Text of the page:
Instead, a symbolic ceremony will be held at the Defence and Aviation college here, attended by President Abdrabuh Mansur Hadi who after Monday's deadly blast vowed to fight terrorism regardless of the sacrifices.
As soldiers rehearsed for the parade on Monday, a soldier detonated explosives hidden under his uniform in the middle of a battalion, killing at least 96 troops and wounding about 300.
Al-Qaeda in the Arabian Peninsula, the name given to the group's Yemen branch, claimed responsibility for the attack which it said targeted the defence minister and other leaders of the US war on our people in Abyan province in the south.
Monday's attack came 10 days into an all-out offensive against the jihadists in towns and cities in Yemen's restive south that Al-Qaeda has held since May of last year.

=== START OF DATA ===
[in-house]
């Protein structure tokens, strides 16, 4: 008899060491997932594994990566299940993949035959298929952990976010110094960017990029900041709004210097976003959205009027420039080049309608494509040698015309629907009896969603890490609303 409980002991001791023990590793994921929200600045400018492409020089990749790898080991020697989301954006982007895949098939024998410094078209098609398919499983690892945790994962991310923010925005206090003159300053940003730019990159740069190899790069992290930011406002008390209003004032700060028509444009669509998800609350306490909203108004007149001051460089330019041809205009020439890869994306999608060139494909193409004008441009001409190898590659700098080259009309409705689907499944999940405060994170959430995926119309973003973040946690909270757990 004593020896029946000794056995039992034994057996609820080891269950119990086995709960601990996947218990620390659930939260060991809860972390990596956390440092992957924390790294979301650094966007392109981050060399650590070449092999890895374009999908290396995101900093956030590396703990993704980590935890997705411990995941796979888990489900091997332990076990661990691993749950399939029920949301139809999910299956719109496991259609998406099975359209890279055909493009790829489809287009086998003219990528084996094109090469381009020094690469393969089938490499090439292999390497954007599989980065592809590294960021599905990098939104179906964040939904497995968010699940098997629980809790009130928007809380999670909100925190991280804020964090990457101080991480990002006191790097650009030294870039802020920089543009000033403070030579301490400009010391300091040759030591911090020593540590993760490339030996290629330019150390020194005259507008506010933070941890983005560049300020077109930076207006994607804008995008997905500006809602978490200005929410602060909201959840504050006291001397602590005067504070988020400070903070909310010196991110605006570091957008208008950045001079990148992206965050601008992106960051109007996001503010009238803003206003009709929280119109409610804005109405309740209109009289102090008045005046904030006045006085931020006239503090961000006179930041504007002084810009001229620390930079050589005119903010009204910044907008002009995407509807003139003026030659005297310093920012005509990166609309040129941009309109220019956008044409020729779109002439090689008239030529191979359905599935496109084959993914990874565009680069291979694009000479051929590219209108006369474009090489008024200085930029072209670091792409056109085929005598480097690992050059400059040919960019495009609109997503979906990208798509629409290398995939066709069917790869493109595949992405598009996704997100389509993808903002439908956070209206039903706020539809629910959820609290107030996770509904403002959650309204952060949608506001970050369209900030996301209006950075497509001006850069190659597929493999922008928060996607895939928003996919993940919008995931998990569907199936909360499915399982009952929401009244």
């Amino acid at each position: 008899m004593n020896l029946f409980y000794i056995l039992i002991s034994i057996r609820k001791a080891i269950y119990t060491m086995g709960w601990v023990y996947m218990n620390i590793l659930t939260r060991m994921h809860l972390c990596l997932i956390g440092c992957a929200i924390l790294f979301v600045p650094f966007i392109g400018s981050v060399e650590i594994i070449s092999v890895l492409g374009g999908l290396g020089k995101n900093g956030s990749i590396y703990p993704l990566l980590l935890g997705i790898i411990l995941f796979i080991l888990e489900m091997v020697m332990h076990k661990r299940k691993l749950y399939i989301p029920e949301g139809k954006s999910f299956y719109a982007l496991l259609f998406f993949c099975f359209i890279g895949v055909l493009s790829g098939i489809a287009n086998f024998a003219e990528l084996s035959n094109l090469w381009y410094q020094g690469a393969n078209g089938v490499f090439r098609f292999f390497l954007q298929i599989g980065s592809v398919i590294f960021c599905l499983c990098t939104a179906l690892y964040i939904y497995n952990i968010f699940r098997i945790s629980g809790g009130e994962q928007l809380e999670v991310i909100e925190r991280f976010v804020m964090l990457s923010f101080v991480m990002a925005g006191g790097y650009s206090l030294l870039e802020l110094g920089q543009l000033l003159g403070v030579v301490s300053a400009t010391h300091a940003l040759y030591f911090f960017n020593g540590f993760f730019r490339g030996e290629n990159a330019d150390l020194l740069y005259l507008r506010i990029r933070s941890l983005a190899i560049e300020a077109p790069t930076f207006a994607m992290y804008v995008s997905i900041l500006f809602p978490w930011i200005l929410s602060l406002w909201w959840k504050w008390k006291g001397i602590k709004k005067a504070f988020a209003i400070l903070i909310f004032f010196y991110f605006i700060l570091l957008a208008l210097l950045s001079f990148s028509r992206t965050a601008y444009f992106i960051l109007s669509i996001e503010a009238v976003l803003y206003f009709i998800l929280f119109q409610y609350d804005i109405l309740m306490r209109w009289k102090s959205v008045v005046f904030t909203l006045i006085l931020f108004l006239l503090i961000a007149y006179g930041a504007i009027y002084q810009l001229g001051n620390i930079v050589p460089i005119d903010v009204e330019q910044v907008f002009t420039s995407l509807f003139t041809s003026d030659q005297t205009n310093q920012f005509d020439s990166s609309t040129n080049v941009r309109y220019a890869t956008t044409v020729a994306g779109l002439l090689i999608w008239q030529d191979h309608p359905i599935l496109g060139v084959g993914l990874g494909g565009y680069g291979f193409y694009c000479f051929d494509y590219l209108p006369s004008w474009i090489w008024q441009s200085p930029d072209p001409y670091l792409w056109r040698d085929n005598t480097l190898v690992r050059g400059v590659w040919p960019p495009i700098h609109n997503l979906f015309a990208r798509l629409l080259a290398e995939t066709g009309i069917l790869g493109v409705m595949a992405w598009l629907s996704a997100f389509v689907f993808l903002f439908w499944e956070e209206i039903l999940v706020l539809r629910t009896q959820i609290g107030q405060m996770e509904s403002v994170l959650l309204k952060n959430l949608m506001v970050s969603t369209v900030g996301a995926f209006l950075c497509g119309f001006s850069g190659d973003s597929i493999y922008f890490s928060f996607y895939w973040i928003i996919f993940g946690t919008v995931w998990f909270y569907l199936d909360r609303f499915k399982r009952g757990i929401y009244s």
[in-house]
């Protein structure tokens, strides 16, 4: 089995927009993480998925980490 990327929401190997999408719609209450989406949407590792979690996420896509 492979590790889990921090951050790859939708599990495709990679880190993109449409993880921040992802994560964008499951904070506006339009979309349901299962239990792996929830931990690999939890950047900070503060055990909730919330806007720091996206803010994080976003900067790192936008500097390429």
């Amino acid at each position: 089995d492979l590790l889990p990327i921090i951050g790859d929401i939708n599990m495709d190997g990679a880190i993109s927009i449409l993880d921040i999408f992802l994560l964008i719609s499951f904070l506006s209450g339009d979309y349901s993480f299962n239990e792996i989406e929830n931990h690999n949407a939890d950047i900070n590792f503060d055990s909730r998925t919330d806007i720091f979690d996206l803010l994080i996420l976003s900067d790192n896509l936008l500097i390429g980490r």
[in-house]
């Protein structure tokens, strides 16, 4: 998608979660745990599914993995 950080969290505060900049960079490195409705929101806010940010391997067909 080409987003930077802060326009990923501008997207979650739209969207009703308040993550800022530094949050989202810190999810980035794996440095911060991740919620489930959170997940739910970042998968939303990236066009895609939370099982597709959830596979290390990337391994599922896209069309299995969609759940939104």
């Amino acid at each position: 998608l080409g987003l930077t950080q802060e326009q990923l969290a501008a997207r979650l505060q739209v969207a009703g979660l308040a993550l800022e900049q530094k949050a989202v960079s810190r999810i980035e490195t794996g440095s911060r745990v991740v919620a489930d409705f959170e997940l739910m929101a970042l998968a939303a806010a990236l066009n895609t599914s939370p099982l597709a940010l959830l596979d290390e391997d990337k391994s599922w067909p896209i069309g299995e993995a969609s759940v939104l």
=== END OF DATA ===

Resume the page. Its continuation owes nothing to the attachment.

The offensive in Abyan has left some 234 people dead, according to a tally compiled by AFP, including 158 Al-Qaeda fighters, 41 military personnel, 18 local militiamen and 17 civilians.
The attack was the largest against Yemeni troops in the capital since Hadi assumed power in February.
US President Barak Obama said the United States was very worried about the threat posed by Al-Qaeda's affiliates in Yemen and pledged to work with the Yemeni government to crack down on the extremists whom Washington blames for several attempts to blow up US airliners and cargo planes.